Amazon Unveils the 2018 Alexa Prize Winner: Gunrock
The Alexa Prize Challenge is a competition for university students dedicated to advancing the field of conversational AI. Initially introduced in the fall of 2016, the goal of the challenge is to create a socialbot that maintains a coherent and engaging conversation for 20 minutes. The prizes: $1 million research grant for the winning university along with a $500,000 for the first place team, $100,000 and $50,000 for second and third places, respectively. In 2017 first place went to the University of Washington for their socialbot, Sounding Board. This year, a team of 14 undergraduate and graduate students from the University of California, Davis won first place for their socialbot, called Gunrock.
Almost a year of research went into the development of Gunrock, which was able to maintain an average of 9 minutes and 59 seconds of conversation during the competition’s final round of judging. Gunrock earned a total score of 3.1 out of 5. With a score of 2.6, second place was earned by Team Alquist from the Czech Technical University in Prague.
Some aspects that made Gunrock stand out were the inclusion of language disfluencies (think pauses like “hm” or “ah”), and the design of a robust natural language understanding model. The language disfluencies distinguished Gunrock from traditional AI bots. The NLU model helped Gunrock to break down dialogue into self-contained semantic units and parse through language to better determine context. Structured knowledge bases, like Google Knowledge, were integrated into Gunrock, too. This allowed Gunrock to handle a wide variety of user behaviors including topic switching and question answering.
Gunrock’s team leader is Zhou Yu, an assistant professor of computer science at UC Davis. Yu was recently recognized in Forbes’ 2018 “30 under 30” for her research in developing algorithms that enable software to adapt to users. She commented on the big win,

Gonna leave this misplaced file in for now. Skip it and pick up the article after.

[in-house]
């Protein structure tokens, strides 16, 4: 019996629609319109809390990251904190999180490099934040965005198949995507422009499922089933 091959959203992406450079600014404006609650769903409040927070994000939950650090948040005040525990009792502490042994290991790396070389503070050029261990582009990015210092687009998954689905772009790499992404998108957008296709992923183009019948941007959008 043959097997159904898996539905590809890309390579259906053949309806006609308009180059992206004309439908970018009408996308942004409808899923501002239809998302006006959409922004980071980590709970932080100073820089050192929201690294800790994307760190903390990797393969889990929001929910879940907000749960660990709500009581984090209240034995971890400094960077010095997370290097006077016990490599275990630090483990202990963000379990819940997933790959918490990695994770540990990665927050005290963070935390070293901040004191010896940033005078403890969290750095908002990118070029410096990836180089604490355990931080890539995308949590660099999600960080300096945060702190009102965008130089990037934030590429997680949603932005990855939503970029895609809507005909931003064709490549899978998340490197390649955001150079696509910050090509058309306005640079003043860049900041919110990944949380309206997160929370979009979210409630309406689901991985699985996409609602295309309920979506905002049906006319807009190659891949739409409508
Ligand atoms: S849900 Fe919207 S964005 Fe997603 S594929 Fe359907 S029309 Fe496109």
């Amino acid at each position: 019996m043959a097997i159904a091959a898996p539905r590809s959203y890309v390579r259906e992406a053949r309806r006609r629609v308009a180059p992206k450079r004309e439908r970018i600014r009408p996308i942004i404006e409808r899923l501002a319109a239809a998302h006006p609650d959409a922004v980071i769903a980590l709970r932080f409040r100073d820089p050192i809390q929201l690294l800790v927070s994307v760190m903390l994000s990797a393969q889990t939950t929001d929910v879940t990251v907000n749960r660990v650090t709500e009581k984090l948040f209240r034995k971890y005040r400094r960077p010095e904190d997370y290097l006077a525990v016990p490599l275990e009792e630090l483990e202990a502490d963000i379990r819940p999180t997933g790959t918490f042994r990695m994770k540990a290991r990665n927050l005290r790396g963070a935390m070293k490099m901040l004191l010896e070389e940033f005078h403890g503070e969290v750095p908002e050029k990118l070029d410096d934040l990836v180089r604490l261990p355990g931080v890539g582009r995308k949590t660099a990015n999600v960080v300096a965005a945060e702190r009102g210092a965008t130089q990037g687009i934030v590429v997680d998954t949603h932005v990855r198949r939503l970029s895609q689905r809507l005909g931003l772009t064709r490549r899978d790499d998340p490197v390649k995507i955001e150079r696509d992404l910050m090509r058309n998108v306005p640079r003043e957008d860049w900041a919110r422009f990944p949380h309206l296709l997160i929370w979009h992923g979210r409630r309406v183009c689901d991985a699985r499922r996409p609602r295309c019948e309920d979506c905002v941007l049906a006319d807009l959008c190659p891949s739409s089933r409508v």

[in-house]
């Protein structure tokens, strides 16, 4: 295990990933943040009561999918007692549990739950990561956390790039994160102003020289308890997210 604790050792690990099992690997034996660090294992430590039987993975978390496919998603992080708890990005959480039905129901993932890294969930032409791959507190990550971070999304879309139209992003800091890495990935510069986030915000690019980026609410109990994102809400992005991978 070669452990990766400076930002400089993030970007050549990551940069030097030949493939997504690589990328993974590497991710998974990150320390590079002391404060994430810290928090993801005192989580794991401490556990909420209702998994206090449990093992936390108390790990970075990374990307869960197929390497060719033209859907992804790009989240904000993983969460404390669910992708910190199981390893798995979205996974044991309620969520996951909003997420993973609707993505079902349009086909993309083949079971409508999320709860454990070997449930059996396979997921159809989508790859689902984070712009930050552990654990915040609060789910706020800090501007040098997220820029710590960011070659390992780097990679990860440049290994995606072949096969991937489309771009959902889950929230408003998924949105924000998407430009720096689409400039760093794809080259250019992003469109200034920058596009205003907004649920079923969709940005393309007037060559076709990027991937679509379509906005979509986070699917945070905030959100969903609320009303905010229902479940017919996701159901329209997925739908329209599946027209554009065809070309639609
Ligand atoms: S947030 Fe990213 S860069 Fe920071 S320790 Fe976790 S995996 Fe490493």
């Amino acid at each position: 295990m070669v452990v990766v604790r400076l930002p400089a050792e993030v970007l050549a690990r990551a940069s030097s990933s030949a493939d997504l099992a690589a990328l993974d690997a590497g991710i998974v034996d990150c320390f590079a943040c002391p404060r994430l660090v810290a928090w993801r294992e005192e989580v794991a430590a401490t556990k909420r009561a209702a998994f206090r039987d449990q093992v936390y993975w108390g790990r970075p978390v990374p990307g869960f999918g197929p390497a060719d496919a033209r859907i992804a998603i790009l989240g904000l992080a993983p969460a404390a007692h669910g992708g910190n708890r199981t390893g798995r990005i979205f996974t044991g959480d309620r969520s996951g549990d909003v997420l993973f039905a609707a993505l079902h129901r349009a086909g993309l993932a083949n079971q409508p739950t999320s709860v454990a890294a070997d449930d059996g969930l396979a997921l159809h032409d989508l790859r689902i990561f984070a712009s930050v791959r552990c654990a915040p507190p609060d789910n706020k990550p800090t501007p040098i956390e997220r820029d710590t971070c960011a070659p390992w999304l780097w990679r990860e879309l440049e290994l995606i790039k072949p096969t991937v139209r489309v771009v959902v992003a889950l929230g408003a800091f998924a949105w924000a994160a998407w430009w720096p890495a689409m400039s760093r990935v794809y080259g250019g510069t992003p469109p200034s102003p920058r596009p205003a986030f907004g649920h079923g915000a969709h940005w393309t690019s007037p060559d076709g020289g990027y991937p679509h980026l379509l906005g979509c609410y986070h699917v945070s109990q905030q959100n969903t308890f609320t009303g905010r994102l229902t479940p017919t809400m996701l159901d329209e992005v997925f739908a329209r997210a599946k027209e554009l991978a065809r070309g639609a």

When our team first came together, we were competing against teams that had already participated in this challenge. For us, it was our first time competing. Now, we are the best in the world in social conversational systems. They really came together and made this happen.
Conversational AI Bots are Difficult to Produce: Grand Challenge Still Remains
Recognizing the difficulty in this competition, Dilek Hakkani-Tur, Senior Principal Scientist at Amazon Alexa AI, writes in the Alexa Blog announcement post,
Judging a conversational AI competition is difficult because conversation is inherently subjective; there isn’t a clear right or wrong response at each turn in a dialog, nor a precise definition of what makes a conversation ‘coherent’ or ‘engaging.’
Both judging and developing a conversational AI bot are complex tasks. The Grand Challenge, of maintaining a coherent and engaging conversation for 20 minutes, has yet to be completed and is what makes this competition so unique. The Alexa Prize is able to foster an environment that encourages a diverse set of experimental approaches. The participants explore novel ideas in natural language understanding, dialog management, error correction, and personalization. Each team produced papers describing their approaches, which you can read about here.
This is not Amazon’s first competition surrounding Alexa development. Amazon has held the Alexa Skills Challenge for Kids, the Alexa Life Hack Challenge, and 2 years of the Alexa Prize Competition. Alexa competitions act as a promotion tool for the voice assistant, in addition to creating a culture of loyal developers willing to experiment in engaging competition. Eager to attract participating developers to their platform, Amazon provided each finalist in the Alexa Prize 2018 competition a $250,000 research grant, Alexa-enabled devices, free Amazon Web Services, access to the Alexa Skills Kit APIs, tools, and data to help support them. Yu said she would definitely be participating next year.
Amazon launches $2.5 million Alexa Prize for college students building bots